Why Ted Cruz Thinks the Media Gets Conservatism Wrong

Texas Senator Ted Cruz talks to TIME about Barack Obama, foreign policy and his spats with fellow Republicans

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Charlie Neibergall / AP

U.S. Senator Ted Cruz, right, talks with Republican Party of Iowa co-chairman David Fischer before a fundraising picnic for the Iowa Republican Party in Des Moines, Iowa, on July 19, 2013

Alex Altman’s profile in this week’s magazine, “Cruz Control,” can be read here for those with a TIME subscription. Not a subscriber? Click here.

In seven short months, Ted Cruz has become the most controversial member of the Senate. Perhaps the most combative member of a chamber known for comity, Cruz’s withering criticisms of Washington have made him a champion for the conservative base and a potential pot stirrer in the 2016 GOP nominating contest. Cruz, whom I profile in the new issue of the magazine, sat down with TIME on Aug. 2 at a hotel in New Orleans, where he delivered a speech to the RedState Gathering of conservative activists. Below are excerpts of his comments, which are condensed and lightly edited for clarity.

What do people misinterpret about you?
I don’t know what others misinterpret. I think most Americans don’t really care about politicians bickering in Washington. There have been some political actors and some elite [media] that have tried to paint a caricature and thrown some rather heated insults. I have not reciprocated, and I don’t intend to reciprocate. Indeed, in my time in office, I have endeavored not to speak an ill word about any colleague.

There’s an old joke that politics is Hollywood for ugly people. An awful lot of the press coverage about Washington reads like coverage of Hollywood. Madonna is having some spat with Sean Penn. Who cares? And who cares which politician is mad at that politician? My single greatest frustration in Washington is in the seven months, the U.S. Senate has spent virtually zero time even talking about jobs and the economy. We spent a month battling about taking away people’s Second Amendment gun rights.

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I do think in the media there is a tendency to describe conservatives as one of two things: stupid or evil. And those are the two categories that every conservative gets put in by Democrats and the media. A conservative is either stupid — too dumb to know the right answer — and even worse, if they actually know the right answer, then they’re evil. They want people to suffer. I suppose I feel mildly complimented in that they have recently invented a third category, which is crazy. It’s the alternative to stupid or evil. And now crazy is the third one, because it seems inconceivable that there could be Americans who believe in free-market principles and believe in the Constitution and are working to defend them.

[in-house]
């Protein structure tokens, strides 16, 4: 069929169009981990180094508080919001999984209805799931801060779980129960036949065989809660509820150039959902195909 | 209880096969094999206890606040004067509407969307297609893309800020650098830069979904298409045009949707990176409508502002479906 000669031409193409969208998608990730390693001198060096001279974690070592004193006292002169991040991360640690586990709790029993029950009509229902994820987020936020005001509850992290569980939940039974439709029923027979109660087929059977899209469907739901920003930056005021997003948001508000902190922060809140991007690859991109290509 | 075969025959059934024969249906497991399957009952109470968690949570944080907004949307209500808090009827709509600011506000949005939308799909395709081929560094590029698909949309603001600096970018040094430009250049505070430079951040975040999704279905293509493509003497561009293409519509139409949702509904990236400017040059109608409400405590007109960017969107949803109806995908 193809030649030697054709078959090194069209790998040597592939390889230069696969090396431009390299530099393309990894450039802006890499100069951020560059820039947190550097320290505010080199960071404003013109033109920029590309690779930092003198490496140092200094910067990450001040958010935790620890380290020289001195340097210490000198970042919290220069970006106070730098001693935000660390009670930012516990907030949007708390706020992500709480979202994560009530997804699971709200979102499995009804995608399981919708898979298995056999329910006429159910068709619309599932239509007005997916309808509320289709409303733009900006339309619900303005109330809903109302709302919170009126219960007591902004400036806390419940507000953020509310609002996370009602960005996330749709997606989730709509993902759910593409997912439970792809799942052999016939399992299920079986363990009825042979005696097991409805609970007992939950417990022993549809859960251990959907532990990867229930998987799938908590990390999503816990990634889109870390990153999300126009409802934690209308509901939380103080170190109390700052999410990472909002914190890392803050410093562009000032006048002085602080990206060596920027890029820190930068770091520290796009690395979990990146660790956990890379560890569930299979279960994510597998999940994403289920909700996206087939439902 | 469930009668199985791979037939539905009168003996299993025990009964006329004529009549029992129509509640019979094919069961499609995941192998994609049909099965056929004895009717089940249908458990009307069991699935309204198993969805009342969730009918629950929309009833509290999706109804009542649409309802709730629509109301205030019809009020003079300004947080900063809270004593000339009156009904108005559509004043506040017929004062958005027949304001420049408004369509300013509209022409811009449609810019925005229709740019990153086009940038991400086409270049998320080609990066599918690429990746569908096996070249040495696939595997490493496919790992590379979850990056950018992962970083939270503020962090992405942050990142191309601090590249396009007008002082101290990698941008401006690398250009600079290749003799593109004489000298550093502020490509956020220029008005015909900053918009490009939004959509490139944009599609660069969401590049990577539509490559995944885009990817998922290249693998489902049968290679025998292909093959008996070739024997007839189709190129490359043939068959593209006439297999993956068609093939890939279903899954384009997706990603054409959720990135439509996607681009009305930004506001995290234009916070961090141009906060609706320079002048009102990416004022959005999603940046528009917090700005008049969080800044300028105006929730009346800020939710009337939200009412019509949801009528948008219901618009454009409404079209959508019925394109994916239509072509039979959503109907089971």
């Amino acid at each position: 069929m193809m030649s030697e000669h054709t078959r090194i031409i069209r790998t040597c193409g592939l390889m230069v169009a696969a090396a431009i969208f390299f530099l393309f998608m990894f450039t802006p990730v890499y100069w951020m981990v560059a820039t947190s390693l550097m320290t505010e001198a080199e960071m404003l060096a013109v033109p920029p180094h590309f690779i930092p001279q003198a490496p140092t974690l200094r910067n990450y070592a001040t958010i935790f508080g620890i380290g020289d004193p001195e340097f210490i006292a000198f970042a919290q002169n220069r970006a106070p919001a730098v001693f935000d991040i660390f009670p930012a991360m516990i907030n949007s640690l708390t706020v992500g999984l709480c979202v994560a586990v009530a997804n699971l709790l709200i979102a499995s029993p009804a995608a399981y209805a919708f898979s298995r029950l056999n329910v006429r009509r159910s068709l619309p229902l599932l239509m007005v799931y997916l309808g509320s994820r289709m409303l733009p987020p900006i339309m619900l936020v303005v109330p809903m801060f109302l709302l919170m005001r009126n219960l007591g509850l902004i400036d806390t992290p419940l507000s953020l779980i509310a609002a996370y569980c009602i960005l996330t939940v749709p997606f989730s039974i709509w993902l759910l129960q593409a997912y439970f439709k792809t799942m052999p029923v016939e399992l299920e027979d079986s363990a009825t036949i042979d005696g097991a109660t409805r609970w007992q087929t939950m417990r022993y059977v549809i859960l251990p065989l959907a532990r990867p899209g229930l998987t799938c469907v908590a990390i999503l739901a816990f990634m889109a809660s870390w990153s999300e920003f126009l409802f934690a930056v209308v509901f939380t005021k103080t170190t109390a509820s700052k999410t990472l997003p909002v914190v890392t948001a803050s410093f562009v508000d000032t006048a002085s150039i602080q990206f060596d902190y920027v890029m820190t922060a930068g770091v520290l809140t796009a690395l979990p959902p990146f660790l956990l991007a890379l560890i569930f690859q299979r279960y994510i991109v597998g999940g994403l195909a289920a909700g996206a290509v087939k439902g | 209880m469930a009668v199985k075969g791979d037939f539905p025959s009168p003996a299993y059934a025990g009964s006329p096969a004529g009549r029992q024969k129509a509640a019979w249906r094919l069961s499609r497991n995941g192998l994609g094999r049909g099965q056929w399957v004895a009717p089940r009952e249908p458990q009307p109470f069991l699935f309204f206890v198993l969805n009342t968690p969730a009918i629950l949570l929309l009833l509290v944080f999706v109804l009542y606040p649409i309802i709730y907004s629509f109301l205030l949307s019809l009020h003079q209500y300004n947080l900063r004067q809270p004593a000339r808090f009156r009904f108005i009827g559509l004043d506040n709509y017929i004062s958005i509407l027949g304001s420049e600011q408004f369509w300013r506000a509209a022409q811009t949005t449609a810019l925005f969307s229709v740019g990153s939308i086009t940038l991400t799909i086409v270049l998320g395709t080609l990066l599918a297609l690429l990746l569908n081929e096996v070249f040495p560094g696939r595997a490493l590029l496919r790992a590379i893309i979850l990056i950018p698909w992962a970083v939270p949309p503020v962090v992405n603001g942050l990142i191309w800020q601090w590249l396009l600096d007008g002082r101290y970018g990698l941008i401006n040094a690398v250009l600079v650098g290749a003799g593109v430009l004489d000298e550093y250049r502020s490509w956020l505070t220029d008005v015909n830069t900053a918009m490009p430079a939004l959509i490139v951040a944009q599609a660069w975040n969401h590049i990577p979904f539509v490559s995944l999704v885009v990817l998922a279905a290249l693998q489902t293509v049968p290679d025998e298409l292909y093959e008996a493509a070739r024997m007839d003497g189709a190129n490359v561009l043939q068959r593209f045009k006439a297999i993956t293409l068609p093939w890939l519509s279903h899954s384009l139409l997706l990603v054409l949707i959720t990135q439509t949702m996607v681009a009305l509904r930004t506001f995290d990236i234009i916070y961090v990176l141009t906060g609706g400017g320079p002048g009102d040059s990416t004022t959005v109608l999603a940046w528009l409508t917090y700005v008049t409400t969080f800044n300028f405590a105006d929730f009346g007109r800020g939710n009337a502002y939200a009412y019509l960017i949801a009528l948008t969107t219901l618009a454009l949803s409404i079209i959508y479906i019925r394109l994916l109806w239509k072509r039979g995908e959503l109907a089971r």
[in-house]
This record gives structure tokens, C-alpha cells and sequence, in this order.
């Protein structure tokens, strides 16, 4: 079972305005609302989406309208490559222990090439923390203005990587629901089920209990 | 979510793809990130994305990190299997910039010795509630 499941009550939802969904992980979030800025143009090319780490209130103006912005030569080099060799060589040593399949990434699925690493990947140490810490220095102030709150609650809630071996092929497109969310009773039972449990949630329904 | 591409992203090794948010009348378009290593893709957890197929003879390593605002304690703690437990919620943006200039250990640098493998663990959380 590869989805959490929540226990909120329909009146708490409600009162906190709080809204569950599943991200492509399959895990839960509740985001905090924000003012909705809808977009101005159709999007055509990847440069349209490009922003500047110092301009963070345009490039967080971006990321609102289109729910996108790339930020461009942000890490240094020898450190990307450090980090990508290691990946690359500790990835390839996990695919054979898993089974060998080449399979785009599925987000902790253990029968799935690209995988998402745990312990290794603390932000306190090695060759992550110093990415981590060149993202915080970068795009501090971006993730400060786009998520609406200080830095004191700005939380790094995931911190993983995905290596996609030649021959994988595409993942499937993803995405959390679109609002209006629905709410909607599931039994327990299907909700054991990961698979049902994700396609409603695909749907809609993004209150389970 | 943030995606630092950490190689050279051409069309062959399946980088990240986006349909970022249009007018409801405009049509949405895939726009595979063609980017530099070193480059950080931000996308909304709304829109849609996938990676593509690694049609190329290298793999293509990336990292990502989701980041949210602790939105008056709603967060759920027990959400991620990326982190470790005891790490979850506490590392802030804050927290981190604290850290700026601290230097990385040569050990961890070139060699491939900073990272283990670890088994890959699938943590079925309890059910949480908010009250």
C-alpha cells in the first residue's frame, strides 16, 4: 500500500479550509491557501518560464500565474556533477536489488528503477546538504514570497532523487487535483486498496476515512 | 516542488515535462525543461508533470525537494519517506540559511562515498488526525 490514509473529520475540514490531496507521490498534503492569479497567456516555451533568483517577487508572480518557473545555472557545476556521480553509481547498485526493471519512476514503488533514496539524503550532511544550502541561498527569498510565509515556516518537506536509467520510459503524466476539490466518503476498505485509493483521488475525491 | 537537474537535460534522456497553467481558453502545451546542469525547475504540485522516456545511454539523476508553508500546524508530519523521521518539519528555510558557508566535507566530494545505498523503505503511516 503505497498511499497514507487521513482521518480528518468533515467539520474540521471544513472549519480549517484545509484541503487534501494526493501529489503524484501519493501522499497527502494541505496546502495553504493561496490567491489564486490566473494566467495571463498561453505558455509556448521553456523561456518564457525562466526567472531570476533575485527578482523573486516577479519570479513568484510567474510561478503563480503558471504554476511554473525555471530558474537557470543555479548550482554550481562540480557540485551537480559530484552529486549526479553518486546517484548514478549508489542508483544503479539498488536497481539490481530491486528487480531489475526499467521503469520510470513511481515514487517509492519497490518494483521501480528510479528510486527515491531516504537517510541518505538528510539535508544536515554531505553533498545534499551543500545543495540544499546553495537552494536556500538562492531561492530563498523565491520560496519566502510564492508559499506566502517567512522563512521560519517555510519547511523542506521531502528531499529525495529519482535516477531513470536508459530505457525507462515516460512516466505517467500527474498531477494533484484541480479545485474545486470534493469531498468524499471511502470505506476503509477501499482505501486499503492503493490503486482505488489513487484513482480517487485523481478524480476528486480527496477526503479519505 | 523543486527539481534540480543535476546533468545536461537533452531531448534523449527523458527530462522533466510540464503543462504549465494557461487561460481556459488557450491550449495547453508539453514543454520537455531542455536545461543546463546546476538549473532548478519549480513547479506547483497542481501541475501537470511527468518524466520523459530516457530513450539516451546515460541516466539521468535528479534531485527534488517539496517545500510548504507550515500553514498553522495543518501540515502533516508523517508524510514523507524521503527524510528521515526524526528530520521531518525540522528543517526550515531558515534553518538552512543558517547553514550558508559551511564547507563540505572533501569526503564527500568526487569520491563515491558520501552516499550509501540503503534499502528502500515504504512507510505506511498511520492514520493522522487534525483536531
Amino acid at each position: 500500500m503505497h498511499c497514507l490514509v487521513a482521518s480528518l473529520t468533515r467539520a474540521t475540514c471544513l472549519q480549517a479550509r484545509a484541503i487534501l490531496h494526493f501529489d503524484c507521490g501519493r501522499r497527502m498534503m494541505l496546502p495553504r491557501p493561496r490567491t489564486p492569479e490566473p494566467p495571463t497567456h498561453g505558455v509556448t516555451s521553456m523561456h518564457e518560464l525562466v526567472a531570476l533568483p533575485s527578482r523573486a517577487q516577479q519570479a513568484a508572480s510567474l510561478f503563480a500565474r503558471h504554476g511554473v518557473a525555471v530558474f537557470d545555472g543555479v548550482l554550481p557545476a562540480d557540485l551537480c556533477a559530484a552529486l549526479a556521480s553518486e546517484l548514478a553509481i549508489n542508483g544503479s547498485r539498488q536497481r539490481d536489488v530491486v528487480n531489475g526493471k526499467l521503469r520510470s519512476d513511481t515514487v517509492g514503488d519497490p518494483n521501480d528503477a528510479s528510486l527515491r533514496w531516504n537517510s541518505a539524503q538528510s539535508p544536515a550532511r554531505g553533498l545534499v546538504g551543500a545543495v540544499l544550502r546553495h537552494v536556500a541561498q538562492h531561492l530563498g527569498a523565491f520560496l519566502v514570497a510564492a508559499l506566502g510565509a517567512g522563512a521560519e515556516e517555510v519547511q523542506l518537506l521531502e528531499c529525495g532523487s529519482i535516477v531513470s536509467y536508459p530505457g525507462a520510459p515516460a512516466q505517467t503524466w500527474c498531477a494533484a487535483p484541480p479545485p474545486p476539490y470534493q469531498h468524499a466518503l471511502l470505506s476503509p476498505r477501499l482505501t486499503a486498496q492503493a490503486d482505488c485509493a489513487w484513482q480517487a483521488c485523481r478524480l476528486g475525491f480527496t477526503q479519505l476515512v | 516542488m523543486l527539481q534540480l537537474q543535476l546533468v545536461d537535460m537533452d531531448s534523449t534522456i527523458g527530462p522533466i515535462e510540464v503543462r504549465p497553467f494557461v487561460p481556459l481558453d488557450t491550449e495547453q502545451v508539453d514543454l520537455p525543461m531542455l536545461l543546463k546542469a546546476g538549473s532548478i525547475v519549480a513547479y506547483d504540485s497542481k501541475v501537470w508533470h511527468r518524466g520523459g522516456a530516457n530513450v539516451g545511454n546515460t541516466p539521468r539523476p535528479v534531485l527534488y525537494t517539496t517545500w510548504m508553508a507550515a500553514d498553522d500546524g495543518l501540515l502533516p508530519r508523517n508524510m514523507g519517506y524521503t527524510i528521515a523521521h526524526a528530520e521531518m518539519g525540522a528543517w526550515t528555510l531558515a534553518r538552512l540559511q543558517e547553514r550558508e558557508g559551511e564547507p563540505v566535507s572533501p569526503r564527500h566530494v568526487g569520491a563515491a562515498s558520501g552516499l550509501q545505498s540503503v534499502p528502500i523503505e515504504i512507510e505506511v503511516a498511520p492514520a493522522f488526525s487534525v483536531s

Even if you have not engaged in ad hominem attacks, your criticism of fellow Republicans as a group has been quite strong.

That’s an important distinction. From the day I began campaigning, we focused on the undeniable fact that career politicians in both parties have gotten us in the mess we’re in. There’s a significant difference, however, between speaking about problems generically that are occurring in the Washington establishment and entrenched politicians, and insulting a particular officeholder.

The way you talk about empowering the grassroots reminds me a lot of Barack Obama. Disagreements in policy aside, did you watch Obama in 2008 and build certain elements of your approach off his? 

I think Barack Obama is an extraordinary politician. And I respect Barack Obama a great deal. I think he is committed to his principles, which is rare in politics. Now I also think, and please don’t leave this part out, that the principles he believes in are profoundly dangerous. I respect that he believes, I think genuinely, with all of his heart, that government control of economy and redistribution of wealth betters the world. I think moving in that direction has wreaked havoc to the American economy. The people who suffer in the Obama economy have been young people, African Americans, Hispanics, single moms.